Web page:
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Lost Lands of Time

Yesterday I wrote about 3 lost lands around our world and I had so much fun learning about them that I decided to write more! So today I will be sharing with you guys three more lost lands I have learned about and where you can see them in our waters.


This submerged land actually connects the US State of Alaska to Russia's very end! At times in our ancient past, it would create a land bridge between the two areas with a width total of approximately 1,600km. Throughout time though, the lands have been collapsing and there are few islands that can be seen today(around 6). It is believed that a small human population of a few thousand arrived in Beringia from east Siberian lands sometime during the Last Glacial Maximum before entering the American soils sometime after 16,500 years before today. This would have happened as the American glaciers blocking the way southbound were disappearing.


Doggerland would have been found in the North Sea, connecting Britain to Continental Europe! Around 6500-6200 BCE it was flooded by rising sea levels and was then known as Dogger Littoral. About 450,000 years ago, an ice sheet filled most of the North Sea with a large lake in the southern part which was channeled in from the Rhine, the Scheldt, and the Thames.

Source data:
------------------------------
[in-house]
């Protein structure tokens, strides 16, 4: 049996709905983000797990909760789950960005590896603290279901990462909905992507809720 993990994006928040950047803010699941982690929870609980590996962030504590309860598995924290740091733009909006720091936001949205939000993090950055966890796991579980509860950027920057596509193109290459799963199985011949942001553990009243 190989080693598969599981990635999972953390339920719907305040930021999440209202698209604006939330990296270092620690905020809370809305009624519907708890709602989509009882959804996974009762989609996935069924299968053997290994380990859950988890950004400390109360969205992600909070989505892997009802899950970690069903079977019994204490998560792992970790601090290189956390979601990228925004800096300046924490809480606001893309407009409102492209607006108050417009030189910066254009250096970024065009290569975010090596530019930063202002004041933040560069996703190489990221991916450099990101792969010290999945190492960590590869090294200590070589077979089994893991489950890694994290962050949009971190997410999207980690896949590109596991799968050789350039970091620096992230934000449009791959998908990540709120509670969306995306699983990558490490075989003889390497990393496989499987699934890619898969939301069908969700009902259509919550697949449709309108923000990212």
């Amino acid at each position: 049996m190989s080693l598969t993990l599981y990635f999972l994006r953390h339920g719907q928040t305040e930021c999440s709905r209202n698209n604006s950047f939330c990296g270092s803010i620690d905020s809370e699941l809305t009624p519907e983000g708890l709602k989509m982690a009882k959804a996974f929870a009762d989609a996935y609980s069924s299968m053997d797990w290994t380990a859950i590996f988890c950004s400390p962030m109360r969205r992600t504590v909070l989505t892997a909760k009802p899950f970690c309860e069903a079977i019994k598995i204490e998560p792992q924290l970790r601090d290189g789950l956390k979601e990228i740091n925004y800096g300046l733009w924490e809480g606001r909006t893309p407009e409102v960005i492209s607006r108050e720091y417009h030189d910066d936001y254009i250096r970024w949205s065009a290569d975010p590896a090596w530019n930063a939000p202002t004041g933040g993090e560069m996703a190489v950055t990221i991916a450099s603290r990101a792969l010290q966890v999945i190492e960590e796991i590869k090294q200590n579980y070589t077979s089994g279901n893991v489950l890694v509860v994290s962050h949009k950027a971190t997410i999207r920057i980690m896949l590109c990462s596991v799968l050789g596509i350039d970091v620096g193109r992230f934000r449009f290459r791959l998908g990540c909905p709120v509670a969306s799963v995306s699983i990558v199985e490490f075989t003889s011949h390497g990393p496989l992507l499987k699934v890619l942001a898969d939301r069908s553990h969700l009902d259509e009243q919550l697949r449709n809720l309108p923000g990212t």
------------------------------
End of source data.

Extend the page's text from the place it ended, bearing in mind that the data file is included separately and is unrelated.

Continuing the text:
Dethawing after the Last Ice Age, it became prime fishing and hunting grounds for gatherers in the Mesolithic period. Speculation about a tsunami taking the last of this land lingers in scientists' minds today regarding the knowledge of the Storegga Tsunami and the time placements. In recent years, there have been discoveries in the North Sea such as Woolly Mammoth skulls and other ancient treasures from past civilizations.


It was a port in the East of England, during the medieval period, built on sandbanks near the Humber Estuary. The name Ravenser comes from Old Norse Hrafn's Eyr or 'Raven's Tongue' though, the modern name now, is Spurn Point. Humber became a rather popular location in the 13th- century more so than Kingston Upon Hull further up the shoreline. As usual, nothing great lasts forever, hence when the sandbanks started shifting the town was swept away with them. Winter storms flooding the town caused families to abandon their lifelong homes and find new residencies elsewhere. In 1362, the town was completely destroyed by Saint Marcellus's Flood that January. Now completely submerged, people are still searching for remains of this once-blossoming town turned sunken settlement of our very old past.

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